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Laser-based aircraft defense system approved for global sale

04 Mar 2015

US Department of Defense green-lights BAE Systems’ anti-missile protection system.

British multinational defence, security and aerospace company BAE Systems has announced that its Advanced Threat Infrared Countermeasures (ATIRCM) system has been approved for export by the US Department of Defense. The company commented, “This approval paves the way for sales to allied nations around the world, giving them access to this life-saving technology.”

ATIRCM utilizes BAE Systems’ Common Missile Warning System to detect an incoming missile and communicate the missile’s position relative to the aircraft. ATIRCM then locates and tracks the incoming threat and emits a high-energy laser beam to defeat the missile’s infrared seeker, effectively blinding its guidance system and preventing it from homing in on the aircraft.

Bill Staib, director of threat management solutions at BAE Systems, commented, “In today’s environment with the proliferation of surface-to-air missiles, a proven aircraft survivability system to counter advanced threats meets an immediate need. We are seeing tremendous international interest for this system, which has proven to be both highly effective and reliable since its launch in 2009.”

Developed in partnership with the US Army and currently deployed on military helicopters, ATIRCM has proven to be highly effective in protecting both rotary and fixed wing aircraft. Deployed on mission critical US Army helicopters in Iraq and Afghanistan since 2009, the latest Army report states that ATIRCM’s reliability surpasses the Army requirement "several times over".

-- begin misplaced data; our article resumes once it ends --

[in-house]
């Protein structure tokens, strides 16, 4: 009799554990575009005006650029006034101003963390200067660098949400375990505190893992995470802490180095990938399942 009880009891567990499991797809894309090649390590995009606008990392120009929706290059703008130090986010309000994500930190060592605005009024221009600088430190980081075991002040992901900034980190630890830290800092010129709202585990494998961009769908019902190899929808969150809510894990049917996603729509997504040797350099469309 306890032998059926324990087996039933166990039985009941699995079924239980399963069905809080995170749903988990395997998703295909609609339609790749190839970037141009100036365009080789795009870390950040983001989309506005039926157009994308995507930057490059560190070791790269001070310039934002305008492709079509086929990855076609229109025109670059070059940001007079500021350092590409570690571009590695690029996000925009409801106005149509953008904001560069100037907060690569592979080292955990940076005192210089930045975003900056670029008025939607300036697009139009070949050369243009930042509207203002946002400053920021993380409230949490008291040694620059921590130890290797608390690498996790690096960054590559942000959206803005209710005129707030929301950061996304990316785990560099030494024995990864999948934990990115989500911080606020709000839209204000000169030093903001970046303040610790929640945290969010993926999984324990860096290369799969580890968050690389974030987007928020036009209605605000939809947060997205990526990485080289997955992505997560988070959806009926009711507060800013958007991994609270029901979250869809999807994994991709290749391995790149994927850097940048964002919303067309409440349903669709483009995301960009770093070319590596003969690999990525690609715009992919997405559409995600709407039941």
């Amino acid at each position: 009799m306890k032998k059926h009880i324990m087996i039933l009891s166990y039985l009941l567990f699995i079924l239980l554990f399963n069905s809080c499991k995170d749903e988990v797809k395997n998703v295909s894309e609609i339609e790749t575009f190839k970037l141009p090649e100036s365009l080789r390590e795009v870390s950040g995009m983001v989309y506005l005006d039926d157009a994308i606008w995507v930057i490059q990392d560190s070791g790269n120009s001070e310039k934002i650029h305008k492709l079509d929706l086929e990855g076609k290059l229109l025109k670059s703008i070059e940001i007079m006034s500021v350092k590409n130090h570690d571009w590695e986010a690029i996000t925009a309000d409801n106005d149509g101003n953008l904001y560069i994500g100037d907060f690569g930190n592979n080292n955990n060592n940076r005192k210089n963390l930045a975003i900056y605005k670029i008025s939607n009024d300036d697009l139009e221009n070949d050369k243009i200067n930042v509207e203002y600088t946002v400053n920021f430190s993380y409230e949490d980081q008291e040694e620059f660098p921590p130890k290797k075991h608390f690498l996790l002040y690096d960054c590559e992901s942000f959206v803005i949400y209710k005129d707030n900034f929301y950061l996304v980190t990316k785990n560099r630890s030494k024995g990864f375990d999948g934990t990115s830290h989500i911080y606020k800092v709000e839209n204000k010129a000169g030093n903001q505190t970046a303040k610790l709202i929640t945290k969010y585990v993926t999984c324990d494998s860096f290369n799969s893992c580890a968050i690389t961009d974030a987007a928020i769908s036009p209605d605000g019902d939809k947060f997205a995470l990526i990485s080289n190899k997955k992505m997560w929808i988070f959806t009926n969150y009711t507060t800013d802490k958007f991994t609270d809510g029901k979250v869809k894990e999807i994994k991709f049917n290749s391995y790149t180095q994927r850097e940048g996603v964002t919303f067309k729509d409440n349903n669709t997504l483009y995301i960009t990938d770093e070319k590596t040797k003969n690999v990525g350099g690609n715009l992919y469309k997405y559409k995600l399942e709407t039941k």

Military-relevant exports discussed at Photonics West

The topic of potential changes to US export restrictions on military or defence-related photonics technologies was considered, last month, at a roundtable discussion at SPIE's Photonics West 2015. The US Government requires all manufacturers, exporters, and brokers of defense articles, defense services or related technical data to be ITAR-compliant (International Traffic in Arms Regulations).

The meeting aimed to collect input on areas of concern. Both US and non-US organizations working with ITAR related issues participated. Industry representatives and others interested in the impact of the USML rule changes were invited to attend the roundtable, held in San Fransisco on 10 February.

As event organiser, SPIE noted, "Publication of the proposed regulation for this category in the Federal Register is expected in early 2015, with an open community comment period to be announced in the Federal Register. Category XII is important not only to the military and industry, but also to research universities that accept Department of Defense funding and manage the unique challenge of complying with all categories of controls."

There are 10 Category XII subcommittees addressing technologies including: cyocoolers; image intensified tubes and cameras; EMCCD devices and cameras; lasers; optics; readout integrated circuits; SWIR FPAs and cameras; uncooled FPAs, camera cores, cameras, and systems; cooled cameras; guidance, navigation and gyros; and stabilized platforms/gimbals.

About the Author

Matthew Peach is a contributing editor to optics.org.

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